Climate change continues with the Siena women’s basketball team.
Known for a pressing defense that second-year head coach Ali Jaques calls the Blizzard, she’s looking forward to seeing how much the Saints have grown into her style now that they have had a season to learn it and incorporate it.
Bolstered by junior captain Tehresa Coles, who led the Metro Atlantic Athletic Conference in steals last year, and a freshman class that has the tools to fit that style, Siena should be better equipped to run Jaques’ system in 2013-14, which begins Friday against UAlbany at the Times Union Center.
A more challenging climate change will be turning the Saints into a winning program after finishing below .500 for the ninth straight season in 2012-13, at 13-18.
Jaques was pleasantly surprised with how much the players improved during the offseason, which forced her to recalibrate what she believes this team can accomplish.
“Maybe in August I planned on one thing, and now I’m having to switch the plan up a little bit,” Jaques said recently. “For a good reason, because they came back better than I thought they would. I’m starting to figure out that I can have higher expectations for this group than I thought.”
Jaques named Coles, a former Colonie High School star, the captain, and for good reason.
Her role is to harass the ballhandler and disrupt passing lanes before an opponent brings it past halfcourt.
It’s the central component of the Blizzard, but as captain, Coles has also been asked to speak up more.
“Tehresa hasn’t always been the most vocal player that we’ve had,” Jaques said. “She’s led by example. Nobody works as hard as her. But we’ve worked really hard to get her to be more vocal. She’s evolved into that person we want her to be.”
Siena lost just one player to graduation, but Lily Grenci was the Saints’ leading scorer and rebounder.
Replacing her numbers is one thing, but Jaques said Grenci’s leadership qualities were even more important, so it’s important for Coles to assume much more of that responsibility.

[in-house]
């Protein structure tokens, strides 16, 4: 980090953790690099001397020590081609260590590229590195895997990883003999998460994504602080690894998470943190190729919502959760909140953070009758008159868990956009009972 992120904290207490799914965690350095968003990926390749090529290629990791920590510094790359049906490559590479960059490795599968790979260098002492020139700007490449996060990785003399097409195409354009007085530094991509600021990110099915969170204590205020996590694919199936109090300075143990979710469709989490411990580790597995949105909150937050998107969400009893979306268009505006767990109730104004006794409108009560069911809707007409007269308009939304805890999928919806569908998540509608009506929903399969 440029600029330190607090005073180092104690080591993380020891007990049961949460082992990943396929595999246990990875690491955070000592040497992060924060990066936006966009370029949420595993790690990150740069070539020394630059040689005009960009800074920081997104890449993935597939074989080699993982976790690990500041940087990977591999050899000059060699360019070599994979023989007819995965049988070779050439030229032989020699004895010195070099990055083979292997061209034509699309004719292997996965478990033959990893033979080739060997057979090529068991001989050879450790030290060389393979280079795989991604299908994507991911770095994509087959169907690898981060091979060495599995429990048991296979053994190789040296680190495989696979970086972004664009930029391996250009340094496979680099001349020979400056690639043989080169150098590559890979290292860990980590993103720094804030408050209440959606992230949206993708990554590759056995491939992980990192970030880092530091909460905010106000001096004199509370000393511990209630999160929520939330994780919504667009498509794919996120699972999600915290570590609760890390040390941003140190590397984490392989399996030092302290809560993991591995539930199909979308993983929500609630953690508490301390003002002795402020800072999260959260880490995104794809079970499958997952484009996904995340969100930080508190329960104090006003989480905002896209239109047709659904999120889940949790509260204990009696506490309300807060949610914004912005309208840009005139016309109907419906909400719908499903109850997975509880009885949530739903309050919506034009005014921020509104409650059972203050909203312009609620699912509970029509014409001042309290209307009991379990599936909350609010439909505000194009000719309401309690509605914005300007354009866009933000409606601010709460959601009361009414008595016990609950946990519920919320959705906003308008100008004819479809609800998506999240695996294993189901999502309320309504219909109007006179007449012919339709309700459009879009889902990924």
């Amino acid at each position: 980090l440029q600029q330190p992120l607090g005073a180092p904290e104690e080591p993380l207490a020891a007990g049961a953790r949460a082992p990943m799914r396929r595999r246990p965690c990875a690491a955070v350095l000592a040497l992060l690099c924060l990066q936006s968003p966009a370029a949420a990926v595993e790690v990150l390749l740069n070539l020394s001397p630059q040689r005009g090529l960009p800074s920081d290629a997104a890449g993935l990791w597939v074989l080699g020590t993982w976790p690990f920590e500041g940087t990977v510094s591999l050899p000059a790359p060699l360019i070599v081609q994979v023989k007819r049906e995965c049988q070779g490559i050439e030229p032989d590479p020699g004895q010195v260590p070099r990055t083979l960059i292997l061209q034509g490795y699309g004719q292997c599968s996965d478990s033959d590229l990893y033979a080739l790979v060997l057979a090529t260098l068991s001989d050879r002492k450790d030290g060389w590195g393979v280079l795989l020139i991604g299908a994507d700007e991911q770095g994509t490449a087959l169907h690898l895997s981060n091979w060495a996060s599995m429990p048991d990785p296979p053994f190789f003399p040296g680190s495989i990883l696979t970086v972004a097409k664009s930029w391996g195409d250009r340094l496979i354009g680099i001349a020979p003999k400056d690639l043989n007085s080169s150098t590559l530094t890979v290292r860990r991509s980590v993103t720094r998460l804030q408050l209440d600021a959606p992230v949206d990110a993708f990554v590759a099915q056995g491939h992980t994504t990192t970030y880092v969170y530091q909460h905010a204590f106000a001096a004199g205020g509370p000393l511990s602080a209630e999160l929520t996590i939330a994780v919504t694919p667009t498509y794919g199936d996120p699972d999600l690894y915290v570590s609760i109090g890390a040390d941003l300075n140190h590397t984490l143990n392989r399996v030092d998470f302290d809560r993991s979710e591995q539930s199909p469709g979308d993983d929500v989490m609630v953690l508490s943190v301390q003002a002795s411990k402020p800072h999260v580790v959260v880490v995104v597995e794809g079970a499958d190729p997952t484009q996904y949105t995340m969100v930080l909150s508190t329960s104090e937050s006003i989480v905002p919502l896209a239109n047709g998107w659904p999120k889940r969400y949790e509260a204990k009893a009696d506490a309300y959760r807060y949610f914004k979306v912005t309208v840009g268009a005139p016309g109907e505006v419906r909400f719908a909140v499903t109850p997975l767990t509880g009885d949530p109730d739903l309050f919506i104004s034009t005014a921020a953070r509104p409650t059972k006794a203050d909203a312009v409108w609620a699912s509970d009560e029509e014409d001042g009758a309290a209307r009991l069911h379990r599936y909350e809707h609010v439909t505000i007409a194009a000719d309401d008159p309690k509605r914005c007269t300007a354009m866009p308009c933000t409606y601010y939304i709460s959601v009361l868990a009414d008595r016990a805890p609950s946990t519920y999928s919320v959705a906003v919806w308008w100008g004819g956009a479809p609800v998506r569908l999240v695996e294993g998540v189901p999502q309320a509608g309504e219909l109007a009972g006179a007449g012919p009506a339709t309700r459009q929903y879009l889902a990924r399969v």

In the meantime, Siena looks to be a more versatile team on offense, which has its advantages and pitfalls, Jaques said.
It was useful to have Grenci to rely on, but at least now the Saints will be more difficult to scout because a variety of players will be asked to score.
“We’re not going to live and die by the three, and we’re not going to only get points inside,” Coles said. “It’s balanced.”
“Everything’s different this year,” Jaques said. “There’s a comfort level with what we’re running. We have most of our team back, so there’s some familiarity there.
“Offensively, we’re much more balanced, which I’m excited about, but also nervous about, because every day it’s been somebody different. It’s unnerving, because you don’t know who to depend on.”
Jaques was reluctant to name a starting lineup, but conceded that, besides Coles, the Great Danes are likely to see seniors
Ciara Stewart, Clara Sole Anglada, Kanika Cummings and freshman forward Meghan Donohue to start the game.
That said, two other freshmen — Albany High School graduate Emia Willingham and point guard Brianna Logan, a second cousin to former Siena great Marc Brown — will get time on the court.
“They’re going to play a lot,” Jaques said. “They’ve proven through the scrimmages that they like to score. They get after it, and they’re very coachable.
“They all bring a gym rat mentality. Meghan’s been very consistent for us inside. She’s physical. She finishes, she catches it and lets her performance speak for itself.”
Jaques said that she and her staff recruited freshmen who have the potential to thrive in her defensive scheme, which creates the deeper bench needed to sustain the high-energy approach.
“Our identity as a team is pressing back to our matchup and shifting defenses and having different speeds,” she said. “From a defensive standpoint, I think we’re ahead of where we were last year, especially with Tehresa Coles. She sets the tone for everybody.
“I feel more composed going into this season and knowing what to expect. In having 10 or 11 returning players, I know what I’m getting, but I’ve also been pleasantly surprised by how they’ve improved individually.”
Friday — UAlbany (at Times Union Center), 5 p.m.; 16 — at Fairleigh Dickinson, 2; 22 — vs. Green Bay (at Vermont), 5; 23 — at Vermont or vs. North Florida (at Vermont), 5/7; 26 — SACRED HEART, 7.
3 — at Central Conn. State, 7; 7 — BUFFALO, 2; 9 — at Maryland, 7; 21 — BINGHAMTON, 2; 29 — at Iona, 2; 31 — RIDER, 2.
5 — at Manhattan, 2; 7 — at Marist, 7; 10 — NIAGARA, 5; 13 — MONMOUTH, 11 a.m.; 16 — at Fairfield, 6; 18 — at Quinnipiac, 1; 24 — at Rider, 7; 26 — CANISIUS, 2; 30 — MANHATTAN, 6.
1 — iona, 1; 6 — MARIST, 7; 8 — at Saint Peter’s, 2; 13 — at Niagara, 7; 15 — at Canisius, 2; 20 — QUINNIPIAC, 7; 23 — FAIRFIELD, 2; 28 — SAINT PETER’S, 7.
2 — at Monmouth, 2; 6-10 — MAAC tournament at Springfield, Mass., TBD.
Home teams in CAPS.